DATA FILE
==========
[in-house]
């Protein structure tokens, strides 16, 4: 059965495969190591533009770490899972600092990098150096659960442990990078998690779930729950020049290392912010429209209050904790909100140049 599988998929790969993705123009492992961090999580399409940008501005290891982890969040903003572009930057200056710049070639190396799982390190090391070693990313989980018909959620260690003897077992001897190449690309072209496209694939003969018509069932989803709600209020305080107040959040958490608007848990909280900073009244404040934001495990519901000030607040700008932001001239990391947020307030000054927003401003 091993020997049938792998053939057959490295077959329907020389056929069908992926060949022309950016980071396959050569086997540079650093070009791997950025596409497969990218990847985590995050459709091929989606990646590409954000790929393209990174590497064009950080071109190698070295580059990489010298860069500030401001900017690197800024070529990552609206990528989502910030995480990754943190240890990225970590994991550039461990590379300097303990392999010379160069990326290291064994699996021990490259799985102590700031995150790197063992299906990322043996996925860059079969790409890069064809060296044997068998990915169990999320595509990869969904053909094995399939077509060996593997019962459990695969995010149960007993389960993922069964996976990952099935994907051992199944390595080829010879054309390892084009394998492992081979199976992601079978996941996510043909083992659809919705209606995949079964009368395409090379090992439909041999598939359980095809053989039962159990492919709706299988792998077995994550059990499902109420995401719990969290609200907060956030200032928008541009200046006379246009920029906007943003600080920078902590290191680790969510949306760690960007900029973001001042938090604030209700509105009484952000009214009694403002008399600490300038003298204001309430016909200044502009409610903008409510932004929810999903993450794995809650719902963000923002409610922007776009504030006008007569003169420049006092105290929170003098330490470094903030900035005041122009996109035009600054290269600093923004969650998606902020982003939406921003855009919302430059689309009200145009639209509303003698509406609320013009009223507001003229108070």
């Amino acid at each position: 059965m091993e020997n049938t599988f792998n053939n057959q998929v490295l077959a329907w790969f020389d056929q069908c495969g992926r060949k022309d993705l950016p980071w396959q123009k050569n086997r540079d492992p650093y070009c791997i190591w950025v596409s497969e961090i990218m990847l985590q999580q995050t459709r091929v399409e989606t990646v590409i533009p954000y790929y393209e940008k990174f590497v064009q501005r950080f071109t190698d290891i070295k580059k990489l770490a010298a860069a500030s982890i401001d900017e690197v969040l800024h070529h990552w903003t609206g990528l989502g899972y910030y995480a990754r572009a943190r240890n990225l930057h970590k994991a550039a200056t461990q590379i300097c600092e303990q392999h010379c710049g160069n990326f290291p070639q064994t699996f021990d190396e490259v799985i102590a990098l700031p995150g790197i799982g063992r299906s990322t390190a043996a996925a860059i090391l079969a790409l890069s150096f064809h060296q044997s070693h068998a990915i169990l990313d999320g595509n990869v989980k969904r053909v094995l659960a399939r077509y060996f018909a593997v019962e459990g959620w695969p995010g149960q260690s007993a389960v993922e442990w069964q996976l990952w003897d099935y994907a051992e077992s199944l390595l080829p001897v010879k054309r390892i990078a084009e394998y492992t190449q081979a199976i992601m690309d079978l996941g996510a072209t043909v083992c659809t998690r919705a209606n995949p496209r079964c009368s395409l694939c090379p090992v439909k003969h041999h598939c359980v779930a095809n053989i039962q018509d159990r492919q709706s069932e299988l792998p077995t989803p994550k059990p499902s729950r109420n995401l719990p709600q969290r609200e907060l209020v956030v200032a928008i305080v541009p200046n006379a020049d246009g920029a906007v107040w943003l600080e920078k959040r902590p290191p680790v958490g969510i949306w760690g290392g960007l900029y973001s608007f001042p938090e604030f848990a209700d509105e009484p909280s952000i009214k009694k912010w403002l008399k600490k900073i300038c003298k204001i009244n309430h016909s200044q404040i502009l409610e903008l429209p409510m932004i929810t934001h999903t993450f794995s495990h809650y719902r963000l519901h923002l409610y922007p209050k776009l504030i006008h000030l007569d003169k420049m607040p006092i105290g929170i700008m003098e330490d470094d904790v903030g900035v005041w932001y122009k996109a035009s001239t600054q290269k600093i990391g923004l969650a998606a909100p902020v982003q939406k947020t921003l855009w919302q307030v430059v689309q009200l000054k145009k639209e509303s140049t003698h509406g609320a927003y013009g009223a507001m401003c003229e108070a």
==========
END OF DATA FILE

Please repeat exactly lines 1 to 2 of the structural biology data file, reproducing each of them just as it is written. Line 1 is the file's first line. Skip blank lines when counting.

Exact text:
[in-house]
């Protein structure tokens, strides 16, 4: 059965495969190591533009770490899972600092990098150096659960442990990078998690779930729950020049290392912010429209209050904790909100140049 599988998929790969993705123009492992961090999580399409940008501005290891982890969040903003572009930057200056710049070639190396799982390190090391070693990313989980018909959620260690003897077992001897190449690309072209496209694939003969018509069932989803709600209020305080107040959040958490608007848990909280900073009244404040934001495990519901000030607040700008932001001239990391947020307030000054927003401003 091993020997049938792998053939057959490295077959329907020389056929069908992926060949022309950016980071396959050569086997540079650093070009791997950025596409497969990218990847985590995050459709091929989606990646590409954000790929393209990174590497064009950080071109190698070295580059990489010298860069500030401001900017690197800024070529990552609206990528989502910030995480990754943190240890990225970590994991550039461990590379300097303990392999010379160069990326290291064994699996021990490259799985102590700031995150790197063992299906990322043996996925860059079969790409890069064809060296044997068998990915169990999320595509990869969904053909094995399939077509060996593997019962459990695969995010149960007993389960993922069964996976990952099935994907051992199944390595080829010879054309390892084009394998492992081979199976992601079978996941996510043909083992659809919705209606995949079964009368395409090379090992439909041999598939359980095809053989039962159990492919709706299988792998077995994550059990499902109420995401719990969290609200907060956030200032928008541009200046006379246009920029906007943003600080920078902590290191680790969510949306760690960007900029973001001042938090604030209700509105009484952000009214009694403002008399600490300038003298204001309430016909200044502009409610903008409510932004929810999903993450794995809650719902963000923002409610922007776009504030006008007569003169420049006092105290929170003098330490470094903030900035005041122009996109035009600054290269600093923004969650998606902020982003939406921003855009919302430059689309009200145009639209509303003698509406609320013009009223507001003229108070």